Appendix 1: Official Data from Macedonian MOD on Defensive Measures, Costs and Damages Due to the Migration Crisis (reproduced as received electronically by on May 16, 2016)

Starting last year, the Republic of Macedonia and other countries along the so-called “Balkan Route” were and still are under increased pressure from migrants whose aim is to transit towards the countries in the European Union. The Ministry of Defence in coordination and support of other institutions in the Republic of Macedonia is taking measures to address this situation and maintain peace and security, particularly on the southern border with Greece, i.e. the “Schengen area”.

The Government of the Republic of Macedonia, based on the conclusions of the Crisis Management Center dated 19.8.2016, adopted a decision declaring the crisis situation on the southern and northern borders. Based on this decision the President of the Republic of Macedonia and Commander-in-Chief of the Armed Forces, Gjorge Ivanov, issued an order on 21.08.2015 to engage the Army of the Republic of Macedonia (ARM) in enhancing and providing continuous security of the southern and northern borders in support of the Ministry of Internal Affairs and Border Police. After the expiration of the 30 days from the declaration of a crisis situation, on the proposal of the Government, the Assembly of the Republic of Macedonia extended the crisis situation first to 15 June 2016, followed by an amendment to extend the crisis situation by the end of this year.

In order to prevent illegal crossing of the state border and direct people to the registration checkpoints, so as to avoid oversights due to inadequate registration that might lead to adverse security consequences, from the very beginning of engagement, the members of the ARM take preventive measures and necessary technical and tactical measures such as surveillance, reconnaissance and patrolling in the area of responsibility of the border.

In the past period, the direct costs for securing the border (accommodation, food, fuel, etc.) have reached more than 7 million [euros].

In terms of monthly expenses, we are not able at present to deliver you a detailed response on the grounds that the monthly costs are not fixed, and they mostly depend on the number of ARM members engaged on the southern border.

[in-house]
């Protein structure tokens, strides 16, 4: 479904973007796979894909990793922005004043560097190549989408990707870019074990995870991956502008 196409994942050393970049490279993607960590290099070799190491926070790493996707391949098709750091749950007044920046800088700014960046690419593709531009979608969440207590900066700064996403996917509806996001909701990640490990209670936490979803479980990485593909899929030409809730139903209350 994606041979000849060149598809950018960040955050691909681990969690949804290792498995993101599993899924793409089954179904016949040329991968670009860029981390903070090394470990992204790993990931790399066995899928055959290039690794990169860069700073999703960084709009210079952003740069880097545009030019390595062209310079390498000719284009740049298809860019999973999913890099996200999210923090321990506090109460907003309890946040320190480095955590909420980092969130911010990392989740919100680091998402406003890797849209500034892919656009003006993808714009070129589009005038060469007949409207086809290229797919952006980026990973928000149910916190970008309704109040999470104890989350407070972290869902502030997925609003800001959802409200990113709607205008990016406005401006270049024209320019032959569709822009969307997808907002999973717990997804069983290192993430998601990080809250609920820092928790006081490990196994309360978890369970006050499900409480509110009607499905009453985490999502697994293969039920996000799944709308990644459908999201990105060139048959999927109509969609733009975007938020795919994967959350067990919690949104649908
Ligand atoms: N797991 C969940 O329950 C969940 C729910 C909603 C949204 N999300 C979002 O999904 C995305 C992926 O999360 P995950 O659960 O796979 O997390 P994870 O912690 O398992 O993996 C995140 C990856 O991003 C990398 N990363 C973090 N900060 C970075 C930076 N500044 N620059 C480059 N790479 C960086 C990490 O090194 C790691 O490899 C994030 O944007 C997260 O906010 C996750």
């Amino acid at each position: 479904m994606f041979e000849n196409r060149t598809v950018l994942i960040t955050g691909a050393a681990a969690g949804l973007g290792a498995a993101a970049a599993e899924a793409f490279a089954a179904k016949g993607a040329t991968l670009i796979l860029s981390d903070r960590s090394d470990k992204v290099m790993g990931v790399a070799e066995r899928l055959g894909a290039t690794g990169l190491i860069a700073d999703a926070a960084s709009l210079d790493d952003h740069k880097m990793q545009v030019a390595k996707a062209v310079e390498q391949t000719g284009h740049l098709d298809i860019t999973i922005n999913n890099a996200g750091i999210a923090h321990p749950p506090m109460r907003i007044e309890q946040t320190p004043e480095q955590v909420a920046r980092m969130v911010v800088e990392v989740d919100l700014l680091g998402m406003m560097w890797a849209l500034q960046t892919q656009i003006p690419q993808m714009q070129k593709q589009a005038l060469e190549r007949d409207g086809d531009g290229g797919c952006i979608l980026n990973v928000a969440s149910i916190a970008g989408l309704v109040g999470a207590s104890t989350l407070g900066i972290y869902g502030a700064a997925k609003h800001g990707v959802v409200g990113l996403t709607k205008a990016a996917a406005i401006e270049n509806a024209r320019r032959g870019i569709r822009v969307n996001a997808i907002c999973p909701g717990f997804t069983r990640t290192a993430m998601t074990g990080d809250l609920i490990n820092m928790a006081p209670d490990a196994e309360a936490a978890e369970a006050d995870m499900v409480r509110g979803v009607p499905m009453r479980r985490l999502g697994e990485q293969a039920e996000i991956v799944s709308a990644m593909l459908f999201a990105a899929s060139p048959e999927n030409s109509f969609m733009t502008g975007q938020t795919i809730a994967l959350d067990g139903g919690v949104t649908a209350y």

Regarding the second and third questions, we would like to point out that in performing tasks for preventing illegal crossings, thus far, the ARM has suffered damage to the vehicles and materiel, and injuries to its personnel, especially in the attempts of mass and violent crossing of the state border, such as the most characteristic developments and events of 28.11.2015 and 11.04.2016.

So far the Army has suffered the following damages:

  1. a) Damaged vehicles as a result of direct attacks by illegal migrants:

– Several Armored Personnel Carriers (APCs) “Hermelin” (broken headlights, mirrors, cracked windows) and motor vehicles “Humvee” (broken headlights, mirrors, windows).

– Extensive damage to protective equipment from the direct attacks by migrants (helmets, shields).

  1. b) Damage and defects of motor vehicles and engineering machines from the everyday performance of the given tasks:

– Several APCs and several all-terrain vehicles (Iveco, Humvee) and engineering machines and vehicles.

The financial implications for the re-commissioning of damaged materiel and equipment amount to tens of thousands of Euros to be allocated from the budget of the MOD and the ARM.

So far in exercising their duties for preventing illegal crossings in the direct attacks by migrants on the above dates (mostly by throwing stones) 12 members of the ARM were injured (limbs injuries, fractures and scratches, as well as head injuries).

Dozens of ARM members have suffered injuries while providing regular state border security, patrols and traps, fortunately the injuries were not serious and required prolonged absence from the unit.

Despite this, the ARM members continue to act in the most correct and humane manner towards to migrants, which can be seen in the performance of the activities and construction of facilities by the ARM members, such as: ballast roads to the shelter, ballast platform at the camp, water channel, constructed protective fences around the detention camps, mounted tents and containers for accommodation of the migrants, cleaning of the riverbed near the reception center in Gevgelija. Moreover, the humane treatment was best demonstrated with the rescue of four migrants from the floodwaters of Suva Reka on 14.03.2016.


Appendix 2: Official Data from European Union Delegation in Skopje (reproduced as received electronically by on May 16, 2016)

Special Measure 1

This measure aims to support the relevant government offices on national and local level. The assistance is supposed to cover not only short-term needs but also a long-term nature needs such as terrain vehicles for border police, waste management vehicles for the municipalities, ambulance vehicles, and specialized medical equipment for the hospital in Gevgelija.

Disbursed – €600,000